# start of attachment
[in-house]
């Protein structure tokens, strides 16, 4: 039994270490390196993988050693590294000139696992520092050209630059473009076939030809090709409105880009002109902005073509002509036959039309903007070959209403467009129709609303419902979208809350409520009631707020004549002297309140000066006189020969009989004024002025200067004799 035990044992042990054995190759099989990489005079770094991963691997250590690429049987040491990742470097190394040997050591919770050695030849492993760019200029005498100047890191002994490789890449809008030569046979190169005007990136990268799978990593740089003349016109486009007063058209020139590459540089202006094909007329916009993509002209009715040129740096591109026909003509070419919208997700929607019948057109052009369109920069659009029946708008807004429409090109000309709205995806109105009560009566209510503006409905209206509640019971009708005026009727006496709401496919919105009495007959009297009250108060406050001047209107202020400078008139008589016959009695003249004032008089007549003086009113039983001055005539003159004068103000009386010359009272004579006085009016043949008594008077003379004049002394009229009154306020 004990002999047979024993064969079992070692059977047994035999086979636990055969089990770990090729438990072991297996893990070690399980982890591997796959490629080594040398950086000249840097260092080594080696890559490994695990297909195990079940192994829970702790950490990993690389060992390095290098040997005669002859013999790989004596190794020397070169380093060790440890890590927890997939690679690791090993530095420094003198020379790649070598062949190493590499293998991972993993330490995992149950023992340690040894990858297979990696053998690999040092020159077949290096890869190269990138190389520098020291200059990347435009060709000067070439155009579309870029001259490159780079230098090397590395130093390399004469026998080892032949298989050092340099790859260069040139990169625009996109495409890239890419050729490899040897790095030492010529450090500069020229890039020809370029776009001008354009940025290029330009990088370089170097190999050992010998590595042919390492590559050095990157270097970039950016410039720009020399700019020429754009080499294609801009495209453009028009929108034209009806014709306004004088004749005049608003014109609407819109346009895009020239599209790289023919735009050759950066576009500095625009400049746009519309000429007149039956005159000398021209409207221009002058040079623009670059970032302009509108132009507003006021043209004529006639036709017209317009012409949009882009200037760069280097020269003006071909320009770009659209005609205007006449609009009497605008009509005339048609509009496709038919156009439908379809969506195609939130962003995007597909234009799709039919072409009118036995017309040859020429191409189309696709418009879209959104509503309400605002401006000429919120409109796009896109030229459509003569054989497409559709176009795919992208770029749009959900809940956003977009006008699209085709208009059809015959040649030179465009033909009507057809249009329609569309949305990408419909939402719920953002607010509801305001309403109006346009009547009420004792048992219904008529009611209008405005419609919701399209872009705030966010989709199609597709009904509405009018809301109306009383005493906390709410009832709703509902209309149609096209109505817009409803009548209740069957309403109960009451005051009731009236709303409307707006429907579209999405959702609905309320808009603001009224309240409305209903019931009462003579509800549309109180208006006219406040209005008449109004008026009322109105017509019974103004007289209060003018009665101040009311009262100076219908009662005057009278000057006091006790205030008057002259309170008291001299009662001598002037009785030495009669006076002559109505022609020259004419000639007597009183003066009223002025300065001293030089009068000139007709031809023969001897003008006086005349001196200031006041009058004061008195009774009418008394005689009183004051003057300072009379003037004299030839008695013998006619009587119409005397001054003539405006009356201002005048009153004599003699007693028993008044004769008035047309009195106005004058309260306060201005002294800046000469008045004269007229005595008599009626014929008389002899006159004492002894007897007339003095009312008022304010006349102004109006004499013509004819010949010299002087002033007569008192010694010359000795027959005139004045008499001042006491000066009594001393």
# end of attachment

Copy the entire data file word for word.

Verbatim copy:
[in-house]
């Protein structure tokens, strides 16, 4: 039994270490390196993988050693590294000139696992520092050209630059473009076939030809090709409105880009002109902005073509002509036959039309903007070959209403467009129709609303419902979208809350409520009631707020004549002297309140000066006189020969009989004024002025200067004799 035990044992042990054995190759099989990489005079770094991963691997250590690429049987040491990742470097190394040997050591919770050695030849492993760019200029005498100047890191002994490789890449809008030569046979190169005007990136990268799978990593740089003349016109486009007063058209020139590459540089202006094909007329916009993509002209009715040129740096591109026909003509070419919208997700929607019948057109052009369109920069659009029946708008807004429409090109000309709205995806109105009560009566209510503006409905209206509640019971009708005026009727006496709401496919919105009495007959009297009250108060406050001047209107202020400078008139008589016959009695003249004032008089007549003086009113039983001055005539003159004068103000009386010359009272004579006085009016043949008594008077003379004049002394009229009154306020 004990002999047979024993064969079992070692059977047994035999086979636990055969089990770990090729438990072991297996893990070690399980982890591997796959490629080594040398950086000249840097260092080594080696890559490994695990297909195990079940192994829970702790950490990993690389060992390095290098040997005669002859013999790989004596190794020397070169380093060790440890890590927890997939690679690791090993530095420094003198020379790649070598062949190493590499293998991972993993330490995992149950023992340690040894990858297979990696053998690999040092020159077949290096890869190269990138190389520098020291200059990347435009060709000067070439155009579309870029001259490159780079230098090397590395130093390399004469026998080892032949298989050092340099790859260069040139990169625009996109495409890239890419050729490899040897790095030492010529450090500069020229890039020809370029776009001008354009940025290029330009990088370089170097190999050992010998590595042919390492590559050095990157270097970039950016410039720009020399700019020429754009080499294609801009495209453009028009929108034209009806014709306004004088004749005049608003014109609407819109346009895009020239599209790289023919735009050759950066576009500095625009400049746009519309000429007149039956005159000398021209409207221009002058040079623009670059970032302009509108132009507003006021043209004529006639036709017209317009012409949009882009200037760069280097020269003006071909320009770009659209005609205007006449609009009497605008009509005339048609509009496709038919156009439908379809969506195609939130962003995007597909234009799709039919072409009118036995017309040859020429191409189309696709418009879209959104509503309400605002401006000429919120409109796009896109030229459509003569054989497409559709176009795919992208770029749009959900809940956003977009006008699209085709208009059809015959040649030179465009033909009507057809249009329609569309949305990408419909939402719920953002607010509801305001309403109006346009009547009420004792048992219904008529009611209008405005419609919701399209872009705030966010989709199609597709009904509405009018809301109306009383005493906390709410009832709703509902209309149609096209109505817009409803009548209740069957309403109960009451005051009731009236709303409307707006429907579209999405959702609905309320808009603001009224309240409305209903019931009462003579509800549309109180208006006219406040209005008449109004008026009322109105017509019974103004007289209060003018009665101040009311009262100076219908009662005057009278000057006091006790205030008057002259309170008291001299009662001598002037009785030495009669006076002559109505022609020259004419000639007597009183003066009223002025300065001293030089009068000139007709031809023969001897003008006086005349001196200031006041009058004061008195009774009418008394005689009183004051003057300072009379003037004299030839008695013998006619009587119409005397001054003539405006009356201002005048009153004599003699007693028993008044004769008035047309009195106005004058309260306060201005002294800046000469008045004269007229005595008599009626014929008389002899006159004492002894007897007339003095009312008022304010006349102004109006004499013509004819010949010299002087002033007569008192010694010359000795027959005139004045008499001042006491000066009594001393």